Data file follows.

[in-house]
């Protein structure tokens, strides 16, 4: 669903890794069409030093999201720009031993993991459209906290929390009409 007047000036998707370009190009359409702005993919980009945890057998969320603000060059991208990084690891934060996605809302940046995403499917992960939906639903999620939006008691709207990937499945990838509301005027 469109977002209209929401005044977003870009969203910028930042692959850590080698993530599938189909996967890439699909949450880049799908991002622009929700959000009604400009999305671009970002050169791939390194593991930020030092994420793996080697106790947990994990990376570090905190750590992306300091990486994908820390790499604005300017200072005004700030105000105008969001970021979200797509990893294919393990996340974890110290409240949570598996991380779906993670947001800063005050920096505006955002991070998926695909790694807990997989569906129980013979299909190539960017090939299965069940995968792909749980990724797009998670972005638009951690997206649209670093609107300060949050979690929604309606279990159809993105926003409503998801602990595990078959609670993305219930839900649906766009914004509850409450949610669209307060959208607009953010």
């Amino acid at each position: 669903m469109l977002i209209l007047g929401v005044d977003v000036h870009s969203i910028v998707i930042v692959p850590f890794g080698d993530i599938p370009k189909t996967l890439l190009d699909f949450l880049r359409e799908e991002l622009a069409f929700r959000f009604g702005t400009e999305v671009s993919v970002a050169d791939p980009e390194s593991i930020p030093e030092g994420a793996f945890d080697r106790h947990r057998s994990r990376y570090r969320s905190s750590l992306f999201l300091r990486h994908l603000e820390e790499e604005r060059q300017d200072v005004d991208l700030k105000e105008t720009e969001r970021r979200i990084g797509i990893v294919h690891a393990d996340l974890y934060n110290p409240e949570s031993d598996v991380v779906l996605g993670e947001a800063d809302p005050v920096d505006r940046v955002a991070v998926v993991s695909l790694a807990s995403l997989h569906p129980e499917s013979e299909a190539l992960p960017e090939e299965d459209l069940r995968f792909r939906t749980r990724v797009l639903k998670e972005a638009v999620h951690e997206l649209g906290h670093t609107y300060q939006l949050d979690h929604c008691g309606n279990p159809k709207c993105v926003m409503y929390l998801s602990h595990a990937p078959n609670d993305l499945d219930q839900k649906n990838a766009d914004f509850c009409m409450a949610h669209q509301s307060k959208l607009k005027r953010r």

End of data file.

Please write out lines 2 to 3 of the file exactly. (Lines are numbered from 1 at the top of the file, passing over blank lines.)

């Protein structure tokens, strides 16, 4: 669903890794069409030093999201720009031993993991459209906290929390009409 007047000036998707370009190009359409702005993919980009945890057998969320603000060059991208990084690891934060996605809302940046995403499917992960939906639903999620939006008691709207990937499945990838509301005027 469109977002209209929401005044977003870009969203910028930042692959850590080698993530599938189909996967890439699909949450880049799908991002622009929700959000009604400009999305671009970002050169791939390194593991930020030092994420793996080697106790947990994990990376570090905190750590992306300091990486994908820390790499604005300017200072005004700030105000105008969001970021979200797509990893294919393990996340974890110290409240949570598996991380779906993670947001800063005050920096505006955002991070998926695909790694807990997989569906129980013979299909190539960017090939299965069940995968792909749980990724797009998670972005638009951690997206649209670093609107300060949050979690929604309606279990159809993105926003409503998801602990595990078959609670993305219930839900649906766009914004509850409450949610669209307060959208607009953010």
């Amino acid at each position: 669903m469109l977002i209209l007047g929401v005044d977003v000036h870009s969203i910028v998707i930042v692959p850590f890794g080698d993530i599938p370009k189909t996967l890439l190009d699909f949450l880049r359409e799908e991002l622009a069409f929700r959000f009604g702005t400009e999305v671009s993919v970002a050169d791939p980009e390194s593991i930020p030093e030092g994420a793996f945890d080697r106790h947990r057998s994990r990376y570090r969320s905190s750590l992306f999201l300091r990486h994908l603000e820390e790499e604005r060059q300017d200072v005004d991208l700030k105000e105008t720009e969001r970021r979200i990084g797509i990893v294919h690891a393990d996340l974890y934060n110290p409240e949570s031993d598996v991380v779906l996605g993670e947001a800063d809302p005050v920096d505006r940046v955002a991070v998926v993991s695909l790694a807990s995403l997989h569906p129980e499917s013979e299909a190539l992960p960017e090939e299965d459209l069940r995968f792909r939906t749980r990724v797009l639903k998670e972005a638009v999620h951690e997206l649209g906290h670093t609107y300060q939006l949050d979690h929604c008691g309606n279990p159809k709207c993105v926003m409503y929390l998801s602990h595990a990937p078959n609670d993305l499945d219930q839900k649906n990838a766009d914004f509850c009409m409450a949610h669209q509301s307060k959208l607009k005027r953010r």